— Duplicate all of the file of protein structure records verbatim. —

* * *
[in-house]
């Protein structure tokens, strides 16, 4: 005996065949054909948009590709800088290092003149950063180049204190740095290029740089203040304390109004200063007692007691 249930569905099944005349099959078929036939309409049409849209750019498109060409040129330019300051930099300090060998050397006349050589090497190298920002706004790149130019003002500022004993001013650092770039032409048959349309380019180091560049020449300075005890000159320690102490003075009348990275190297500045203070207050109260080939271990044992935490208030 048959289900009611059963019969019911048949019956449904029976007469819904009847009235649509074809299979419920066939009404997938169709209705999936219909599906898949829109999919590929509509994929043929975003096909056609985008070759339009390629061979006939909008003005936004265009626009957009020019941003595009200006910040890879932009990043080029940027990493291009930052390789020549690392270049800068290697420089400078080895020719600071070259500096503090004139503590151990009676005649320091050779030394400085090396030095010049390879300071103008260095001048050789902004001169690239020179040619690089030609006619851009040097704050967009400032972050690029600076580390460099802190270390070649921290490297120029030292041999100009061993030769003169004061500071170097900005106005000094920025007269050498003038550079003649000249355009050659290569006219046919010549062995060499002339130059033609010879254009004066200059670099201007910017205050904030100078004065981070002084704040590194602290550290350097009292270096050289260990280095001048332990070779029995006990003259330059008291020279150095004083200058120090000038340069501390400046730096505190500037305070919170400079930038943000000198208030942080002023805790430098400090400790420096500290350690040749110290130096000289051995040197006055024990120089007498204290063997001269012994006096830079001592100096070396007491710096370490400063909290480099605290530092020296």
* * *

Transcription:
[in-house]
């Protein structure tokens, strides 16, 4: 005996065949054909948009590709800088290092003149950063180049204190740095290029740089203040304390109004200063007692007691 249930569905099944005349099959078929036939309409049409849209750019498109060409040129330019300051930099300090060998050397006349050589090497190298920002706004790149130019003002500022004993001013650092770039032409048959349309380019180091560049020449300075005890000159320690102490003075009348990275190297500045203070207050109260080939271990044992935490208030 048959289900009611059963019969019911048949019956449904029976007469819904009847009235649509074809299979419920066939009404997938169709209705999936219909599906898949829109999919590929509509994929043929975003096909056609985008070759339009390629061979006939909008003005936004265009626009957009020019941003595009200006910040890879932009990043080029940027990493291009930052390789020549690392270049800068290697420089400078080895020719600071070259500096503090004139503590151990009676005649320091050779030394400085090396030095010049390879300071103008260095001048050789902004001169690239020179040619690089030609006619851009040097704050967009400032972050690029600076580390460099802190270390070649921290490297120029030292041999100009061993030769003169004061500071170097900005106005000094920025007269050498003038550079003649000249355009050659290569006219046919010549062995060499002339130059033609010879254009004066200059670099201007910017205050904030100078004065981070002084704040590194602290550290350097009292270096050289260990280095001048332990070779029995006990003259330059008291020279150095004083200058120090000038340069501390400046730096505190500037305070919170400079930038943000000198208030942080002023805790430098400090400790420096500290350690040749110290130096000289051995040197006055024990120089007498204290063997001269012994006096830079001592100096070396007491710096370490400063909290480099605290530092020296």